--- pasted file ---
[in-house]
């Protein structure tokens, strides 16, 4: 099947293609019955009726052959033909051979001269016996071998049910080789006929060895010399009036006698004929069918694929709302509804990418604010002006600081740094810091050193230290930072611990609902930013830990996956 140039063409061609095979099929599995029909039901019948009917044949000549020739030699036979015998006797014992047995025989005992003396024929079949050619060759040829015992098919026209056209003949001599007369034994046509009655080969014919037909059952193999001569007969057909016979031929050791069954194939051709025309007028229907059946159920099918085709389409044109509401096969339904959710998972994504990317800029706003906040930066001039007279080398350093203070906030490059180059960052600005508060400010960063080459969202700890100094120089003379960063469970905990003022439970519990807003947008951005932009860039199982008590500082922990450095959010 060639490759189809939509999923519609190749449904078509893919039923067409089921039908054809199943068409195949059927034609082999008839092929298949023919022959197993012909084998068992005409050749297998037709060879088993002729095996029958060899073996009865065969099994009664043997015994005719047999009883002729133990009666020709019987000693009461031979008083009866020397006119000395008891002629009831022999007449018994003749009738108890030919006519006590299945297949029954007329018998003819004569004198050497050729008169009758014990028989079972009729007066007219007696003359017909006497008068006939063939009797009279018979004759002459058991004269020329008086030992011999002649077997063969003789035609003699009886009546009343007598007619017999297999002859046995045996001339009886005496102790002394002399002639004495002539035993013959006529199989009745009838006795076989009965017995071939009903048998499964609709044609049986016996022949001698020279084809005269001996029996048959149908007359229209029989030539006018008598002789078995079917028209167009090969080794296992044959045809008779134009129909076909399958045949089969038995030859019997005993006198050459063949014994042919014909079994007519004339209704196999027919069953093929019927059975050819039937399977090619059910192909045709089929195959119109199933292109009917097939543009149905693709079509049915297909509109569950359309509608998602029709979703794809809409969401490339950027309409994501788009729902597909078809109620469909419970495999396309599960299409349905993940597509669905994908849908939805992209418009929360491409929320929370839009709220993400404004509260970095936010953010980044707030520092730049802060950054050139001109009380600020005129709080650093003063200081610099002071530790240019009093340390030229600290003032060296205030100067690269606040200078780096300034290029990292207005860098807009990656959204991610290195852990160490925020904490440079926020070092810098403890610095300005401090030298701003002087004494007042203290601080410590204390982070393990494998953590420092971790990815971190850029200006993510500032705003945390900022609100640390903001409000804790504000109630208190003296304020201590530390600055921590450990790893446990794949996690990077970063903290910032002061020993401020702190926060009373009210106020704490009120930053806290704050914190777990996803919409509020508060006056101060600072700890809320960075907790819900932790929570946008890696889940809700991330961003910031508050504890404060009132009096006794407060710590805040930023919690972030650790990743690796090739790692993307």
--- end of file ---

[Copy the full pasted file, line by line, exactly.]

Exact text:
[in-house]
């Protein structure tokens, strides 16, 4: 099947293609019955009726052959033909051979001269016996071998049910080789006929060895010399009036006698004929069918694929709302509804990418604010002006600081740094810091050193230290930072611990609902930013830990996956 140039063409061609095979099929599995029909039901019948009917044949000549020739030699036979015998006797014992047995025989005992003396024929079949050619060759040829015992098919026209056209003949001599007369034994046509009655080969014919037909059952193999001569007969057909016979031929050791069954194939051709025309007028229907059946159920099918085709389409044109509401096969339904959710998972994504990317800029706003906040930066001039007279080398350093203070906030490059180059960052600005508060400010960063080459969202700890100094120089003379960063469970905990003022439970519990807003947008951005932009860039199982008590500082922990450095959010 060639490759189809939509999923519609190749449904078509893919039923067409089921039908054809199943068409195949059927034609082999008839092929298949023919022959197993012909084998068992005409050749297998037709060879088993002729095996029958060899073996009865065969099994009664043997015994005719047999009883002729133990009666020709019987000693009461031979008083009866020397006119000395008891002629009831022999007449018994003749009738108890030919006519006590299945297949029954007329018998003819004569004198050497050729008169009758014990028989079972009729007066007219007696003359017909006497008068006939063939009797009279018979004759002459058991004269020329008086030992011999002649077997063969003789035609003699009886009546009343007598007619017999297999002859046995045996001339009886005496102790002394002399002639004495002539035993013959006529199989009745009838006795076989009965017995071939009903048998499964609709044609049986016996022949001698020279084809005269001996029996048959149908007359229209029989030539006018008598002789078995079917028209167009090969080794296992044959045809008779134009129909076909399958045949089969038995030859019997005993006198050459063949014994042919014909079994007519004339209704196999027919069953093929019927059975050819039937399977090619059910192909045709089929195959119109199933292109009917097939543009149905693709079509049915297909509109569950359309509608998602029709979703794809809409969401490339950027309409994501788009729902597909078809109620469909419970495999396309599960299409349905993940597509669905994908849908939805992209418009929360491409929320929370839009709220993400404004509260970095936010953010980044707030520092730049802060950054050139001109009380600020005129709080650093003063200081610099002071530790240019009093340390030229600290003032060296205030100067690269606040200078780096300034290029990292207005860098807009990656959204991610290195852990160490925020904490440079926020070092810098403890610095300005401090030298701003002087004494007042203290601080410590204390982070393990494998953590420092971790990815971190850029200006993510500032705003945390900022609100640390903001409000804790504000109630208190003296304020201590530390600055921590450990790893446990794949996690990077970063903290910032002061020993401020702190926060009373009210106020704490009120930053806290704050914190777990996803919409509020508060006056101060600072700890809320960075907790819900932790929570946008890696889940809700991330961003910031508050504890404060009132009096006794407060710590805040930023919690972030650790990743690796090739790692993307």